Results

There were no statistically significant differences in sex, age, height and weight between the two groups (P>0.05) (Table 1).

Group Age (Y) Weight (Kg) Stature (Cm) Gender (M/F)
TAPB 58 ± 12 53 ± 10 161 ± 9 11/9
GA 60 ± 11 56 ± 9 163 ± 7 10/10

Table 1: Comparison of general information (n=20, ͞x ± s).

There were 11 cases of grade I anesthesia and 9 cases of grade II in TAPB group, while 18 cases of grade I anesthesia and 2 cases were of grade II in GA group. The anesthesia effect of GA group was better than that of TAPB group. The difference between the two groups was statistically significant. Sedation analgesics used in the TAPB group were applied to relieve peritoneal exploration or discomfort during peritoneal exploration or placing peritoneal dialysis catheter tube.

The change of cycle before and after anesthesia was listed in Table 2. The heart rate and mean arterial blood pressure in TAPB group had no significant change. However, the mean arterial blood pressure and heart rate in GA group were significantly lower than those in TAPB group. The lowest one was after 10 min of induction (P<0.01). In the GA group, 11 patients were treated with dopamine, significantly higher than those in the TAPB group.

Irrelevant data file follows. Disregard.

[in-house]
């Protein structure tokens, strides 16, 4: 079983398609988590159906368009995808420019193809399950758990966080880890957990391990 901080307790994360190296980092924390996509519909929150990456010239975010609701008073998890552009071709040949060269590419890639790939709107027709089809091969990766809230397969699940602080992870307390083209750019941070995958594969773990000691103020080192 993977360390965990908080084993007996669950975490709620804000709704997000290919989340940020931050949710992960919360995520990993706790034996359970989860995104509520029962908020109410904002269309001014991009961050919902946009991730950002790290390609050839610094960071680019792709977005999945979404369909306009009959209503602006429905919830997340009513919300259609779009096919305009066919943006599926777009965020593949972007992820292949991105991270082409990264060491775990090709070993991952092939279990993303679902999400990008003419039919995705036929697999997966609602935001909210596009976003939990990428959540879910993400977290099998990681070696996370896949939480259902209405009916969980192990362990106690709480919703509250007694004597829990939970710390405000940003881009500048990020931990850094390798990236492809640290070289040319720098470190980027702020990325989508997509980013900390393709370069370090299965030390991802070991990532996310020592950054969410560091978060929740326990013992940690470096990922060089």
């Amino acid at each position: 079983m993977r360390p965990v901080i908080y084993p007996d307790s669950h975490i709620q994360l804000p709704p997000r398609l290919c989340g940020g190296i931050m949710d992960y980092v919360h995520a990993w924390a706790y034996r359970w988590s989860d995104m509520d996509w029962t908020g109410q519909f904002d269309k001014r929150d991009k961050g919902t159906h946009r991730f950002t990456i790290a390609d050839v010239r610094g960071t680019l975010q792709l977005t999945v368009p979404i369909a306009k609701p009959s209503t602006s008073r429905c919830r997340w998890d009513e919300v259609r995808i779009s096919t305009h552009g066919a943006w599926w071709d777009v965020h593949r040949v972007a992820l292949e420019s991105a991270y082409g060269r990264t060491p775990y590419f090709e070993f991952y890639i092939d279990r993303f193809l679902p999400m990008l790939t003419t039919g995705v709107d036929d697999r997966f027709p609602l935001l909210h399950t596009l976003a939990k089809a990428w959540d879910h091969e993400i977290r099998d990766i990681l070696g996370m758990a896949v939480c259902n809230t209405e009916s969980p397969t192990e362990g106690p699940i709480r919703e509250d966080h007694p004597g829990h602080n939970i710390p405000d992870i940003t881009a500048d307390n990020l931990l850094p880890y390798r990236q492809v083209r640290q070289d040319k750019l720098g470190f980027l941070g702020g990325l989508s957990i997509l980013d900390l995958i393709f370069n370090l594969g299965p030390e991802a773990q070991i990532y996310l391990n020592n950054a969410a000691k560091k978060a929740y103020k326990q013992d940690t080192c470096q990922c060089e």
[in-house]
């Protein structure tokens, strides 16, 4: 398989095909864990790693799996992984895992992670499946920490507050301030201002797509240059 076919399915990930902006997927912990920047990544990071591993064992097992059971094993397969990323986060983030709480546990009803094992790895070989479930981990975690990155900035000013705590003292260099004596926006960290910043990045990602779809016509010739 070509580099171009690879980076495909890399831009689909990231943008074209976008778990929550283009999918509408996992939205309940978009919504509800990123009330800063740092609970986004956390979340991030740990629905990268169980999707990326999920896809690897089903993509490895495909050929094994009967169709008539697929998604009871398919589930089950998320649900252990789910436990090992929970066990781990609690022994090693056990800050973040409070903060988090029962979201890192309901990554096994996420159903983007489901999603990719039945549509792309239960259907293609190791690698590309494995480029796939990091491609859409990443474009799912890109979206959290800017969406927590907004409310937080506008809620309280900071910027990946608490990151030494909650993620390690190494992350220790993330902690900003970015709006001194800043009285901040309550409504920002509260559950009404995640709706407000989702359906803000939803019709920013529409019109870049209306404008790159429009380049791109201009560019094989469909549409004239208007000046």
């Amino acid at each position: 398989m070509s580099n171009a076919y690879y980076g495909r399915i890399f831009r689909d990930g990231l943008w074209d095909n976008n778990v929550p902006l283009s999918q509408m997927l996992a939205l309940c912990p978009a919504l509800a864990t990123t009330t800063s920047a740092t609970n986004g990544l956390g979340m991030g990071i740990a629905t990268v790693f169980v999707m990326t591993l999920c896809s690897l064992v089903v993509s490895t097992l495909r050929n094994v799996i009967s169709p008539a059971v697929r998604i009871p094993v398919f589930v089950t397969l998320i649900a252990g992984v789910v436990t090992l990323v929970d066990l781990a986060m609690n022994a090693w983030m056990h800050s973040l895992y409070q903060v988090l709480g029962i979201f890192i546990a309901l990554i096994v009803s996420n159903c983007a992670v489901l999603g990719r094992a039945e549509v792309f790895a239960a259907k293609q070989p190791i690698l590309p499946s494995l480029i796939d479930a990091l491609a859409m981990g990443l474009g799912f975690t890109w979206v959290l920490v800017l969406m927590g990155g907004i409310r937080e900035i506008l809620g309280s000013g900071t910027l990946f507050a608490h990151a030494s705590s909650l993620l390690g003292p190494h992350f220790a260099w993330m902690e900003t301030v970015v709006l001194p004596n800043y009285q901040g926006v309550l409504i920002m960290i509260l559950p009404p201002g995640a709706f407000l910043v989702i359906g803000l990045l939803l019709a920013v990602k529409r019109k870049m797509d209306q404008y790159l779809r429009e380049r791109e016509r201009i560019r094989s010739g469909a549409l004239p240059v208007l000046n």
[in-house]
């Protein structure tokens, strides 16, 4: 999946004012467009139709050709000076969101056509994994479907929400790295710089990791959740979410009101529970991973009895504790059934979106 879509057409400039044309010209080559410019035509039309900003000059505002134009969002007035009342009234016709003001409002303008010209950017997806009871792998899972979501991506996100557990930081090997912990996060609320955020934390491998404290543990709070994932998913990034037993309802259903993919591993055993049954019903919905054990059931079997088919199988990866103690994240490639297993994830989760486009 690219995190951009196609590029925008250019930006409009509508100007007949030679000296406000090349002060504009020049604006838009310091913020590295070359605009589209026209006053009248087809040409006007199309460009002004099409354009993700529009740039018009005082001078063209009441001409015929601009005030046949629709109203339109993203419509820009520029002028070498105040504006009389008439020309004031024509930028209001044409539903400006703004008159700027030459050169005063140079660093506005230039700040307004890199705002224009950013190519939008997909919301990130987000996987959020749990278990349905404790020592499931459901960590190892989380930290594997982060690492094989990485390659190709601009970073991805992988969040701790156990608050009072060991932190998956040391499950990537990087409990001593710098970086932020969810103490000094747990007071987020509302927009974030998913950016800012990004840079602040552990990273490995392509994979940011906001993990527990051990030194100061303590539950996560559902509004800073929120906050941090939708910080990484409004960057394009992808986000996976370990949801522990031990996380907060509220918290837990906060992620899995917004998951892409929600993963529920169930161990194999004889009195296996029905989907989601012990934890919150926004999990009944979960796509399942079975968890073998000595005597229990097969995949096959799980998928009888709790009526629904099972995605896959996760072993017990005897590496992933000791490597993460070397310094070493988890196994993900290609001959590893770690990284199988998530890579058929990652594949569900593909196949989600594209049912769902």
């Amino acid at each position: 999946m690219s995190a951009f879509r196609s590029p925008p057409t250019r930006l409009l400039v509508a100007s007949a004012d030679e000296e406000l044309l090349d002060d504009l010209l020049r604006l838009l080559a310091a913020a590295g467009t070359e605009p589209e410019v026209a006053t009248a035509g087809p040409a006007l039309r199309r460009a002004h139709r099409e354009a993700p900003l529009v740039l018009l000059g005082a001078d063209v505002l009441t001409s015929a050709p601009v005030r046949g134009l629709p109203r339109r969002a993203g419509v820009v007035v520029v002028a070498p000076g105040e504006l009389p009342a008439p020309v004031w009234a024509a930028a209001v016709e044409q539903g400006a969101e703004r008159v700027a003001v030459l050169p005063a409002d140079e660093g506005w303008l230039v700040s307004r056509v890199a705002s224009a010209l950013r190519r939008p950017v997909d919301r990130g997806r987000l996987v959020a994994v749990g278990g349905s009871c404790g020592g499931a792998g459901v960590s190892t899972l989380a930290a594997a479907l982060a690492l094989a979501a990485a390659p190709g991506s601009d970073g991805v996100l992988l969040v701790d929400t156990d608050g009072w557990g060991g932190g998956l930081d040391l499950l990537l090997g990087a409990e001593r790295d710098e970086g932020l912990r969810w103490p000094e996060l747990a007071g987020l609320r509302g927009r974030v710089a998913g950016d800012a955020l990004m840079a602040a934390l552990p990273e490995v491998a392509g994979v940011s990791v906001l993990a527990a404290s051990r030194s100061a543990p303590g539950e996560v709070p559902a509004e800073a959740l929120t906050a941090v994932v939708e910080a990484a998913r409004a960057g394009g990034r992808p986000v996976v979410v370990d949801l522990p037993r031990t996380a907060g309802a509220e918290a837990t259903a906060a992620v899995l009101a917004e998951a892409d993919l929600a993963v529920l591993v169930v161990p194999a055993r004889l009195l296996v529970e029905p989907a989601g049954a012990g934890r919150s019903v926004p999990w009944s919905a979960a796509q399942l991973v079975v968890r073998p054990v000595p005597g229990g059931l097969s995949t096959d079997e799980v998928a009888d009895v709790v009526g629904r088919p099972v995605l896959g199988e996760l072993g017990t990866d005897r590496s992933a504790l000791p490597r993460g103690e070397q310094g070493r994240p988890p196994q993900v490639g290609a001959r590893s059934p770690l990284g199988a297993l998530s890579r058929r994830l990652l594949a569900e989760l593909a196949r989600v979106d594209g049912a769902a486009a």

Indicators Group Before 10 min 20 min 30 min 40 min 50 min 60 min
Mean arterial pressure (Mmhg) TAPB 105.6 ± 12.6 109.3 ± 8.5 107.3 ± 11.6 101.2 ± 7.6 103.6 ± 10.2 106.4 ± 11.9 103.7 ± 10.5
GA 108.2 ± 9.3 90.3 ± 13.3 92.6 ± 115.6 95.5 ± 17.3 99.1 ± 17.6 102.8 ± 10.6 101.9 ± 11.9
Heart rate TPAB 83.6 ± 8.6 88.2 ± 9.6 86.3 ± 10.5 85.8 ± 8.7 84.3 ± 9.7 85.2 ± 11.2 84.3 ± 10.3
GA 82.5 ± 9.6 75.6 ± 13.5 79.3 ± 10.8 84.3 ± 9.7 85.2 ± 8.5 84.9 ± 10.2 84.6 ± 9.8

Table 2: Comparison of the change of mean arterial pressure and heart rate of the patients in the two groups (n=20, ͞x ± s).

As indicated in Table 3, the VAS score at 24 h postoperatively in the TAPB group was significantly lower than that in the GA group (t=-3.637, p=0.001). In the TPAB group, there was no lower limb motor nerve block after surgery, while the patients in the GA group were restricted in their ambulation after general anesthesia. No respiratory depression, hypotension, dizziness, nausea, vomiting and itching occurred in the two groups within 24 h after operation.